GamblingCompliance: Bills Propose Federal Gaming Tax For U.S. Operators

12TH JAN 2017 | WRITTEN BY: CHRIS SIEROTY

The American Gaming Association (AGA) is lobbying to eliminate a “misguided” provision in a recently introduced tax overhaul bill that would subject gaming companies to a 23 percent federal gaming tax, an executive with the trade group said Wednesday.

The suggested tax rate for companies offering games of chance is buried deep within 132-page bills introduced January 3 in the U.S. Senate and House of Representatives that would repeal the federal income tax, and abolish the Internal Revenue Service (IRS).

The bill would also create a national sales tax that would be administered primarily by the states.

Senator Jerry Moran, a Republican from Kansas, authored Senate Bill 18 that would impose a federal tax on state-regulated gaming operations for the first time.

Whit Askew, vice president of government relations for the AGA, told GamblingCompliance in an email that the organization is monitoring any newly introduced legislation that directly affects the gaming industry.

“While this provision is one small component of Sen. Moran’s broader tax legislation, AGA is already working with allies on Capitol Hill to push back on such misguided policy issues that could not only negatively affect gaming patrons and the industry, but also state and local governments,” Askew said.

Direct oversight and taxation of casinos and other gaming business have historically been left to state governments, and the U.S. gaming industry has traditionally bristled at the prospect of federal encroachment.

“AGA is also following up with Sen. Moran’s office to ensure his understanding of the positive economic impact gaming drives in Kansas and across the country,” Askew said.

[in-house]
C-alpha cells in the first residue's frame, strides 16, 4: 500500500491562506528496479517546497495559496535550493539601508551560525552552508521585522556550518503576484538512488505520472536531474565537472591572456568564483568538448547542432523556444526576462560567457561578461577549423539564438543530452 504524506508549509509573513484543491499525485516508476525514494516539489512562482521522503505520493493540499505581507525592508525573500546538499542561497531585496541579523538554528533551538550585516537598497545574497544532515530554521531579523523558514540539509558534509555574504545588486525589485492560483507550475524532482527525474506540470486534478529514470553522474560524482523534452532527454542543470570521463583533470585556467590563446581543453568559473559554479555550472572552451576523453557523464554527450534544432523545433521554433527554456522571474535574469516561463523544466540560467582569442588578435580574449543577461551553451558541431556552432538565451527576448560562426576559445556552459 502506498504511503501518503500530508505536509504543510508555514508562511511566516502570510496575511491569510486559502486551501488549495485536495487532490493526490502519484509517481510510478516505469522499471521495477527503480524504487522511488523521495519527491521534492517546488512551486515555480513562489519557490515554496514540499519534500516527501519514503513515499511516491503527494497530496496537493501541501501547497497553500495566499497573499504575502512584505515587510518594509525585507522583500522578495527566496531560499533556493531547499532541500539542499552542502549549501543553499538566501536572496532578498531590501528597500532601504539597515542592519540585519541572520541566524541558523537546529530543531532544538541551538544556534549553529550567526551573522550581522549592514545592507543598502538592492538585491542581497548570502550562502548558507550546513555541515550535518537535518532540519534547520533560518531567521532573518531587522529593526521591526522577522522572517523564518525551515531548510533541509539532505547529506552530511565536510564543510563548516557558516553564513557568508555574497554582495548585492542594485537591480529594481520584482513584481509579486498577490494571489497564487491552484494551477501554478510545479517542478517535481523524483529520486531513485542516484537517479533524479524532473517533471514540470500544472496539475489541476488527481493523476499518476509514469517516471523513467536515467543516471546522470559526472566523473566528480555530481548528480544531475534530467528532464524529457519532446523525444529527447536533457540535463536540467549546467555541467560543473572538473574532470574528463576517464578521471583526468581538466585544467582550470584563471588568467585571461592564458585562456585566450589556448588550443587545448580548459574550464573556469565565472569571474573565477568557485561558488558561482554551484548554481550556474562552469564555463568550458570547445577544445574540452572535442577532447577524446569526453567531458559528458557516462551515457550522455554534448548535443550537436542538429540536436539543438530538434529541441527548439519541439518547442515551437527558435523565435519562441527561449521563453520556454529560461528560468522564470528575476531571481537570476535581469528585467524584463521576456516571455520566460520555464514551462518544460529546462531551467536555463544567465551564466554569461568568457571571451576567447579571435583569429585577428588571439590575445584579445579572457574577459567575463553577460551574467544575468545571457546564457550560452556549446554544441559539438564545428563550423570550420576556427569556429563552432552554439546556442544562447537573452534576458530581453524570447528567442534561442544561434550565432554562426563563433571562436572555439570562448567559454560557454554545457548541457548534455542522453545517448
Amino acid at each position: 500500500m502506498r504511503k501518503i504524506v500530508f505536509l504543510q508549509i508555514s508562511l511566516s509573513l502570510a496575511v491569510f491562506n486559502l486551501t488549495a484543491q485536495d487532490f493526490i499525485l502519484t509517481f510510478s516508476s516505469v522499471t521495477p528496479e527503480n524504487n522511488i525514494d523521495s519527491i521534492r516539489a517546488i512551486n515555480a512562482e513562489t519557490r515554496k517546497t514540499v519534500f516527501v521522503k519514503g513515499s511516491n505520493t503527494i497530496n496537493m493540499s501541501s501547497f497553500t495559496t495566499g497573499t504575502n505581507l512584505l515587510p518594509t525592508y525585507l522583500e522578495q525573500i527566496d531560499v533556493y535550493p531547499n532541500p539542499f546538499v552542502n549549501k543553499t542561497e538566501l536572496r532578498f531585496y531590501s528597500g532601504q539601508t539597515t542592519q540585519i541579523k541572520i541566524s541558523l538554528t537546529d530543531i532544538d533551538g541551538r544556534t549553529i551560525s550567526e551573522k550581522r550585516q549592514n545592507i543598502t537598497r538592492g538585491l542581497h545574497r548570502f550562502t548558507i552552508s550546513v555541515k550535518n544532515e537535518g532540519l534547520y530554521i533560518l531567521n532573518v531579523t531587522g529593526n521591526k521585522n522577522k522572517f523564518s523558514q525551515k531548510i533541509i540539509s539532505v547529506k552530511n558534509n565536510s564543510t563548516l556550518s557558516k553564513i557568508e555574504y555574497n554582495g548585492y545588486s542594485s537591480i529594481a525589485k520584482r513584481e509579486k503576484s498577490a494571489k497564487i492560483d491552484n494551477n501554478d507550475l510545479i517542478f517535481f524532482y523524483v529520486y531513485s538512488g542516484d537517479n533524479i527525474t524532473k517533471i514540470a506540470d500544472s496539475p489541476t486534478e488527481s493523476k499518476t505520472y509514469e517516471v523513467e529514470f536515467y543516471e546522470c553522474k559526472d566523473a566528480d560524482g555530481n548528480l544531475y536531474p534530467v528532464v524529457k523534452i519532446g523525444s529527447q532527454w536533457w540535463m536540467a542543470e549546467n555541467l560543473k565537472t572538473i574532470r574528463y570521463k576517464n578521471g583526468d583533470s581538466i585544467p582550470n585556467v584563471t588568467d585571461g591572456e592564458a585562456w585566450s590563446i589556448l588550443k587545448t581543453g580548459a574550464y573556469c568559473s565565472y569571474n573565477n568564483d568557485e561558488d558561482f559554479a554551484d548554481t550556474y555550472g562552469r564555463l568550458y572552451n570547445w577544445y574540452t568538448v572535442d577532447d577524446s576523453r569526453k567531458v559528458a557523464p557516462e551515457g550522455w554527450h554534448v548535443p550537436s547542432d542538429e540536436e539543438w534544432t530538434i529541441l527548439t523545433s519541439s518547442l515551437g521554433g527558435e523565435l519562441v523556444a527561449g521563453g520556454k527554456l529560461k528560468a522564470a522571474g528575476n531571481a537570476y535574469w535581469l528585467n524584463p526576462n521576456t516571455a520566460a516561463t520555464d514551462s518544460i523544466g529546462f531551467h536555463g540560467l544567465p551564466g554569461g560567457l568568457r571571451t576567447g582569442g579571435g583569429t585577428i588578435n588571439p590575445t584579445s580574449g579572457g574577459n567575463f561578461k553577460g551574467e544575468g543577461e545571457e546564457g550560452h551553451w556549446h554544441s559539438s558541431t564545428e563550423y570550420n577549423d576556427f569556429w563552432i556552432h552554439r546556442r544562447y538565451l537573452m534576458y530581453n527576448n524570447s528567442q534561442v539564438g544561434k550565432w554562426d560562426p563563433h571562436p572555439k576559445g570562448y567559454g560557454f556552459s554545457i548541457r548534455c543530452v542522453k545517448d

The bill titled the “Fair Tax Act of 2017” has a section on gaming activities and defines games of “chance” as those that include bets or wagers involving “(1) a random or unpredictable event or (2) an event over which neither the gaming sponsor nor the person purchasing the chance has control over the outcome.”

The 23 percent tax would be applied to a gaming operator’s gross receipts, minus “total gaming payoffs to chance purchasers, and gaming specific taxes … imposed by the federal, state or local government,” according to the bill.

Moran is no stranger to trying to replace the income tax with a national sales tax, and his bill’s prospects are far from certain. In 2015, Moran introduced S. 155, which never made it out of the Senate Committee on Finance.

No hearing or vote on Moran’s new legislation has been scheduled.

Meanwhile, Representative Rob Woodall, a Republican from Georgia, introduced a similar bill — HR 25 — in the House earlier this month.

Woodall’s bill has been referred to the House Committee on Ways and Means, but no hearing has been scheduled.

He introduced the same bill — HR 25 — two years ago, but that measure was not enacted.

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